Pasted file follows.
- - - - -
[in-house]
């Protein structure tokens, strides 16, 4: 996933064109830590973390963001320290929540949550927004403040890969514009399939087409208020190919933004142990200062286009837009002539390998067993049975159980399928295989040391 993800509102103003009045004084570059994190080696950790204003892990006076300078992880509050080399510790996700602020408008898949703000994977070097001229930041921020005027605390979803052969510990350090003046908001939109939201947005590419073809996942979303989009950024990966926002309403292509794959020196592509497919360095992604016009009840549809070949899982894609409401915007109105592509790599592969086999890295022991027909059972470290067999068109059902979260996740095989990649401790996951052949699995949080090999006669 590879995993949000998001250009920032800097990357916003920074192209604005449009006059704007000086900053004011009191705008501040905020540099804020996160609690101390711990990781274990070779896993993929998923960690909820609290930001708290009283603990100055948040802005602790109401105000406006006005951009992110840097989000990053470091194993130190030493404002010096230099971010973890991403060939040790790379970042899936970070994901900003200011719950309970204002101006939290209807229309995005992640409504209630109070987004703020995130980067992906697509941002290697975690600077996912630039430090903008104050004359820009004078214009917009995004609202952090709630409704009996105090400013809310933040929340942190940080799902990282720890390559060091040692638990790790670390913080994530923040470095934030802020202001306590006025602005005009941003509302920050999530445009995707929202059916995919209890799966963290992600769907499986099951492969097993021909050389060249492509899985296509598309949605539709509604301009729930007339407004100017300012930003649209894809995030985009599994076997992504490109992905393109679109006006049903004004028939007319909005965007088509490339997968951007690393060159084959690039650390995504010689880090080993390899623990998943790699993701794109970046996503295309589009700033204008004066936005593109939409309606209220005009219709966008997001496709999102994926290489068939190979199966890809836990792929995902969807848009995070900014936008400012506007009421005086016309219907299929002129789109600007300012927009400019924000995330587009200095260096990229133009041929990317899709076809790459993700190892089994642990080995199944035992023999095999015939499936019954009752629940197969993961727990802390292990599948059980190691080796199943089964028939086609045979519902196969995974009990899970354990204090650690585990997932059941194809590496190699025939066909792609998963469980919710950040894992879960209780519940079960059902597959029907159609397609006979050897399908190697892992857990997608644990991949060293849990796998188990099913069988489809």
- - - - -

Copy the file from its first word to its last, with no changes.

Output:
[in-house]
């Protein structure tokens, strides 16, 4: 996933064109830590973390963001320290929540949550927004403040890969514009399939087409208020190919933004142990200062286009837009002539390998067993049975159980399928295989040391 993800509102103003009045004084570059994190080696950790204003892990006076300078992880509050080399510790996700602020408008898949703000994977070097001229930041921020005027605390979803052969510990350090003046908001939109939201947005590419073809996942979303989009950024990966926002309403292509794959020196592509497919360095992604016009009840549809070949899982894609409401915007109105592509790599592969086999890295022991027909059972470290067999068109059902979260996740095989990649401790996951052949699995949080090999006669 590879995993949000998001250009920032800097990357916003920074192209604005449009006059704007000086900053004011009191705008501040905020540099804020996160609690101390711990990781274990070779896993993929998923960690909820609290930001708290009283603990100055948040802005602790109401105000406006006005951009992110840097989000990053470091194993130190030493404002010096230099971010973890991403060939040790790379970042899936970070994901900003200011719950309970204002101006939290209807229309995005992640409504209630109070987004703020995130980067992906697509941002290697975690600077996912630039430090903008104050004359820009004078214009917009995004609202952090709630409704009996105090400013809310933040929340942190940080799902990282720890390559060091040692638990790790670390913080994530923040470095934030802020202001306590006025602005005009941003509302920050999530445009995707929202059916995919209890799966963290992600769907499986099951492969097993021909050389060249492509899985296509598309949605539709509604301009729930007339407004100017300012930003649209894809995030985009599994076997992504490109992905393109679109006006049903004004028939007319909005965007088509490339997968951007690393060159084959690039650390995504010689880090080993390899623990998943790699993701794109970046996503295309589009700033204008004066936005593109939409309606209220005009219709966008997001496709999102994926290489068939190979199966890809836990792929995902969807848009995070900014936008400012506007009421005086016309219907299929002129789109600007300012927009400019924000995330587009200095260096990229133009041929990317899709076809790459993700190892089994642990080995199944035992023999095999015939499936019954009752629940197969993961727990802390292990599948059980190691080796199943089964028939086609045979519902196969995974009990899970354990204090650690585990997932059941194809590496190699025939066909792609998963469980919710950040894992879960209780519940079960059902597959029907159609397609006979050897399908190697892992857990997608644990991949060293849990796998188990099913069988489809």